The bird dog is a very under-utilized exercise which works the core. Now, when I say core I don’t mean solely the abdominals and obliques like during all those crunches and sit-ups people do too often. I mean the deeper inner core that stabilizes the spinal column. Muscles like the transverse abdominis, multifidi, intertransversarii group, and erector spinae group. These muscles need to be trained following any lower back injury to promote reflex stabilization and regain proper function. The bird dog is core stability exercise that relies on a stable spine and movement at the extremities. I can imagine you have seen this done in many gyms near and far, and I can safely say it is done wrong the majority of the time. Many people use this exercise to strengthen the hip extensors (gluteus maximus and hamstrings), but putting the hip through maximal hip extension will cause the lumbar spine to hyperextend as a result. When this happens we increase compression at the facet joints, pinch the interspinous ligament between the spinous processes, and actually cause instability to occur. Follow the steps below to make sure you are getting the most out of this exercise!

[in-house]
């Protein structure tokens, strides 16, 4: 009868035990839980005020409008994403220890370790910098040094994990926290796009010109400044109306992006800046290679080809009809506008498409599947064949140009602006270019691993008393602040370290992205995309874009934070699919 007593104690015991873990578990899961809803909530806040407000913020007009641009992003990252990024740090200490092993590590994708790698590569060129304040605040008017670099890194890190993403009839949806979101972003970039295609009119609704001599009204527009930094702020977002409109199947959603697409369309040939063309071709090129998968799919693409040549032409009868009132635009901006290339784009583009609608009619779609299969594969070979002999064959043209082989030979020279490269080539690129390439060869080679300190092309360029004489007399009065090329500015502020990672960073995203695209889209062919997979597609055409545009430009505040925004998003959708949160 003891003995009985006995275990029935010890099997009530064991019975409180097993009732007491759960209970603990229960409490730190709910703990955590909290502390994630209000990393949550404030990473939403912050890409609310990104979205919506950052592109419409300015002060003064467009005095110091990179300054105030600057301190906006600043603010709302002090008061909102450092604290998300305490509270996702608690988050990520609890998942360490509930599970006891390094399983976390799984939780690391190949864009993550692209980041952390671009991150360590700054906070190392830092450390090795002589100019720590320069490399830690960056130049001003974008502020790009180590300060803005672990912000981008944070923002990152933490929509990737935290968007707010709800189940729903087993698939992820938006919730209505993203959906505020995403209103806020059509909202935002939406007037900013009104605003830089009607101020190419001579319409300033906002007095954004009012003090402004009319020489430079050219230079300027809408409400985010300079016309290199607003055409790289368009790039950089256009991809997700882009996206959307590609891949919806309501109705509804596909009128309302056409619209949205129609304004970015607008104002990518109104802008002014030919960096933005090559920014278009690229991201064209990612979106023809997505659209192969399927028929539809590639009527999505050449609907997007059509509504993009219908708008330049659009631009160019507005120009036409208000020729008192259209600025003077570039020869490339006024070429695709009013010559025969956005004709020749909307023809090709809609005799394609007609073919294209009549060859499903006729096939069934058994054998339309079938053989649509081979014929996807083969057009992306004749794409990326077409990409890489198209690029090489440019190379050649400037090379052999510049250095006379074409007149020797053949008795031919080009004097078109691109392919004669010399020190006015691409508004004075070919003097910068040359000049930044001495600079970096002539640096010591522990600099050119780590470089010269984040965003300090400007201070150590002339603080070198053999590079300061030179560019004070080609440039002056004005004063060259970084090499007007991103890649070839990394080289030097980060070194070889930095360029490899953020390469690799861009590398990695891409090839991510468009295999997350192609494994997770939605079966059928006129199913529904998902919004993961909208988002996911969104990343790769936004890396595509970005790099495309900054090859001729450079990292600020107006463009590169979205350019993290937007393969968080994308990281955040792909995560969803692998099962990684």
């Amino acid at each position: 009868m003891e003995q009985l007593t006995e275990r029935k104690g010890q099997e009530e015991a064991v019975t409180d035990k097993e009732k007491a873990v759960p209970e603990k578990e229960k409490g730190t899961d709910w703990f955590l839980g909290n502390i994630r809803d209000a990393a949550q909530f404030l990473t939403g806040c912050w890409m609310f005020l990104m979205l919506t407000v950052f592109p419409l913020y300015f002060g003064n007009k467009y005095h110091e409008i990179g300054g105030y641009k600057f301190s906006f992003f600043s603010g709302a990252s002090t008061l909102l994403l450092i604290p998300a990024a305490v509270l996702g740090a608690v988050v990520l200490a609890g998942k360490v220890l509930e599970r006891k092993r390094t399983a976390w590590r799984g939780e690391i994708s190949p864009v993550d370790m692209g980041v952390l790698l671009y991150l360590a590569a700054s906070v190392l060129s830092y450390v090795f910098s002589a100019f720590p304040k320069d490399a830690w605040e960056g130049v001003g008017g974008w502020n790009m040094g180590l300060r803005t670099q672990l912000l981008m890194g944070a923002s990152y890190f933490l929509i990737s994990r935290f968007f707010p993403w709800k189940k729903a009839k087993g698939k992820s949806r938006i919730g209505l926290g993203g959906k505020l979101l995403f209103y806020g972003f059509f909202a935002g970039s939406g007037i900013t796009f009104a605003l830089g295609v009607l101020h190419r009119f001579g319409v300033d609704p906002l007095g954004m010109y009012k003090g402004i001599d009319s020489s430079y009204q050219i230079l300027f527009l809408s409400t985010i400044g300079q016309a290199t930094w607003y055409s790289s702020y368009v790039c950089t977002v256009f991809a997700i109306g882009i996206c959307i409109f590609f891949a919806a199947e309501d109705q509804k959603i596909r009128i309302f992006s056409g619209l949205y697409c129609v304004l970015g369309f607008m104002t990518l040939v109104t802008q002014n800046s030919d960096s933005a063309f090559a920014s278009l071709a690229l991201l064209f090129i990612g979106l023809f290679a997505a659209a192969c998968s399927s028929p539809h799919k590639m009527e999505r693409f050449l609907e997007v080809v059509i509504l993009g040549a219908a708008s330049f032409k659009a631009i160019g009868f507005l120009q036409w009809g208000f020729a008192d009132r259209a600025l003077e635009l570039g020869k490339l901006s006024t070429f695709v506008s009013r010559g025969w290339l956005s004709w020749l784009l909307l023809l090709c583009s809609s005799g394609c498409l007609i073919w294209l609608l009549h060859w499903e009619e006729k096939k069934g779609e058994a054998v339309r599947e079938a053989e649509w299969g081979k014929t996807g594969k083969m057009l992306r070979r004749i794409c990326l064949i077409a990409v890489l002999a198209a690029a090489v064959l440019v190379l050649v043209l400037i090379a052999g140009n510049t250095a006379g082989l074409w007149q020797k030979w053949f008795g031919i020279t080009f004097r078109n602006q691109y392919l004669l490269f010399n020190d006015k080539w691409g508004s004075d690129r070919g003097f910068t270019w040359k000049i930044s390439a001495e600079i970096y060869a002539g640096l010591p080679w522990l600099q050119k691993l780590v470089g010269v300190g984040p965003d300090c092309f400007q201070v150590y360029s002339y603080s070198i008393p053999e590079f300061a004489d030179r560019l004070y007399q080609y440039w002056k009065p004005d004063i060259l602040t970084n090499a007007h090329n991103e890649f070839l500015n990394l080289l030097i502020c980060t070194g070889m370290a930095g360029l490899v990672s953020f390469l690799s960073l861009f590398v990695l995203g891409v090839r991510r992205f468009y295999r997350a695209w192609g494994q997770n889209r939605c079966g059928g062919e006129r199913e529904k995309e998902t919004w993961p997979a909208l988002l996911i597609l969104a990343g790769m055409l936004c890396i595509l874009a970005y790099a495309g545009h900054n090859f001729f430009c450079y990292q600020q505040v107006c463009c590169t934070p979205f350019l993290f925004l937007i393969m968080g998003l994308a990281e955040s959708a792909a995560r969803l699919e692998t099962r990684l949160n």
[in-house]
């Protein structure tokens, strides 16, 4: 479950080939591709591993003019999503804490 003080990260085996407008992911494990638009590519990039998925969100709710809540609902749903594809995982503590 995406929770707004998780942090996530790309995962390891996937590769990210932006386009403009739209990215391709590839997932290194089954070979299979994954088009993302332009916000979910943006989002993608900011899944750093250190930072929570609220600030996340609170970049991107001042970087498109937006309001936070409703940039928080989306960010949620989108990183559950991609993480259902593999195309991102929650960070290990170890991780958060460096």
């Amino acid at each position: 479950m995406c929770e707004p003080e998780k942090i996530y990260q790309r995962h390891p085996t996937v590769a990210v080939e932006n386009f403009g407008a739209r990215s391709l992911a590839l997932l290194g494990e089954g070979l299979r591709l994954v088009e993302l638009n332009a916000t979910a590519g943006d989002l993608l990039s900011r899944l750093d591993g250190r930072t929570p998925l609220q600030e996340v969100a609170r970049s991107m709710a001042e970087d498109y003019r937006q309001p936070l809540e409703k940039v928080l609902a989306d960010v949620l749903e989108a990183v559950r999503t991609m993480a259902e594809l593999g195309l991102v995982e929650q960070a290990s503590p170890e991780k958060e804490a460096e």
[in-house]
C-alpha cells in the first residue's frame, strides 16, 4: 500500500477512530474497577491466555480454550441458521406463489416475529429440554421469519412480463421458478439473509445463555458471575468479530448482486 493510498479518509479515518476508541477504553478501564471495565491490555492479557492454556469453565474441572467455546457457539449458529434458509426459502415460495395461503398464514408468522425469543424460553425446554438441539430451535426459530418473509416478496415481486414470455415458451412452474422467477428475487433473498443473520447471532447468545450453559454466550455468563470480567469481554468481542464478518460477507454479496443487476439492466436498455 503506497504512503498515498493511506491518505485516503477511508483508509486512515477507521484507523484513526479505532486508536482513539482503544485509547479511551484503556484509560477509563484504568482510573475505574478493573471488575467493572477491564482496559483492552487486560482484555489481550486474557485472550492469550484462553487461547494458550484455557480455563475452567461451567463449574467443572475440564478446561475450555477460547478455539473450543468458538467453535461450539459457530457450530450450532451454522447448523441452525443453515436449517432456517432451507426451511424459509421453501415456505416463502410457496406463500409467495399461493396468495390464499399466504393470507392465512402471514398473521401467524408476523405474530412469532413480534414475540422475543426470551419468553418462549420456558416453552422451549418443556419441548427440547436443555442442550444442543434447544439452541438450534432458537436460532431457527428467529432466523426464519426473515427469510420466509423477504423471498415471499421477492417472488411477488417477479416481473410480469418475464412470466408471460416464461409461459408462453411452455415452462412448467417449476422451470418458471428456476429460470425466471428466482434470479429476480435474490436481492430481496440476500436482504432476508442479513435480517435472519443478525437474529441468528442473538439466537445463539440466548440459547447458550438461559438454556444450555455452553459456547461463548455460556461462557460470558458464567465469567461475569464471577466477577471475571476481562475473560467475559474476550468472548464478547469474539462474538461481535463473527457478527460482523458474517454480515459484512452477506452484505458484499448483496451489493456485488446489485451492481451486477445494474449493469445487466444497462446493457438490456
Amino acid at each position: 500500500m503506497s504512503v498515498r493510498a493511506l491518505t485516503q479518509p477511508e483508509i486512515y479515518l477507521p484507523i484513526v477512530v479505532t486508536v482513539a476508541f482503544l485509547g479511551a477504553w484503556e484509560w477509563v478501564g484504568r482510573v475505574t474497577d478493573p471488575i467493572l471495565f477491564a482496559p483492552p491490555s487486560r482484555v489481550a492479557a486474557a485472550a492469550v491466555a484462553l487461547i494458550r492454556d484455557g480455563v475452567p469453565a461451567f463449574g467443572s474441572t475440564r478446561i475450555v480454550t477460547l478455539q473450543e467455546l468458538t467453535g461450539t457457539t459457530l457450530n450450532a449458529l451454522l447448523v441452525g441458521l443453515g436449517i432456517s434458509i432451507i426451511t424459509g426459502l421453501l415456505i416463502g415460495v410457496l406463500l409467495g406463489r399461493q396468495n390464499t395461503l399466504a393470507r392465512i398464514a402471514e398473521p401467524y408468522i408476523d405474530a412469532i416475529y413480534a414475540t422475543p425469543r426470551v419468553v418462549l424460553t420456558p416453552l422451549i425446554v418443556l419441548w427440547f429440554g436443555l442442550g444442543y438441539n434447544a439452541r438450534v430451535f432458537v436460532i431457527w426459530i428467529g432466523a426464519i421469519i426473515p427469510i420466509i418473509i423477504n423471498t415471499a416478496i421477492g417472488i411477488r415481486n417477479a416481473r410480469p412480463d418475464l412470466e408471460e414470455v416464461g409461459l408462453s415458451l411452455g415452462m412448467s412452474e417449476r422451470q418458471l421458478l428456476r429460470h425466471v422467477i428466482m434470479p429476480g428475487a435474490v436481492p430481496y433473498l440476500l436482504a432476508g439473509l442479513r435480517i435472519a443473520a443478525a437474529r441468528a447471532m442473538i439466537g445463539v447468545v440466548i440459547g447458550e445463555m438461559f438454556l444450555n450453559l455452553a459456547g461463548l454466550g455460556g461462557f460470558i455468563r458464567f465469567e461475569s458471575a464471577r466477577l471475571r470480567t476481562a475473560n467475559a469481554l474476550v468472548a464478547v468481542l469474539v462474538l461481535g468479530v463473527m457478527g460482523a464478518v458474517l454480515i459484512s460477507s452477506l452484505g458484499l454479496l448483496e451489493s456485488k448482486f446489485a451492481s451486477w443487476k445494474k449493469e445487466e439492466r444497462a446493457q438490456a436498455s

How to perform this exercise:
- Start by placing yourself in the quadruped position (hands under shoulders, knees under hips).
- Set the core by placing the lumbar spine in a neutral position. This should be when the low back is flat.
- While maintaining this position, extend the opposite arm and leg away from the body (shoulder flexion/hip extension).
- Return to the starting position without letting your extremities touch the ground.
- Repeat for desired repetitions and then switch sides.
Notes: It’s imperative not to focus on maximal hip extension. When the extending hip travels too far we will compensate with lumbar hyperextension. If that happens the point of the exercise is defeated as we have lost core stability. Don’t worry about your limbs traveling too high when you are starting out. Keep a neutral lumbar spine and move the extremities as far as needed to challenge this position. If this exercise proves to be challenging, try regressing to the quadruped hip extension.
Garrett McLaughlin is a licensed athletic trainer, personal trainer, and certified active release techniques provider. He enjoys using all of his skills progressing clients from rehabilitation to fitness. Please contact Garrett for questions or to schedule a session.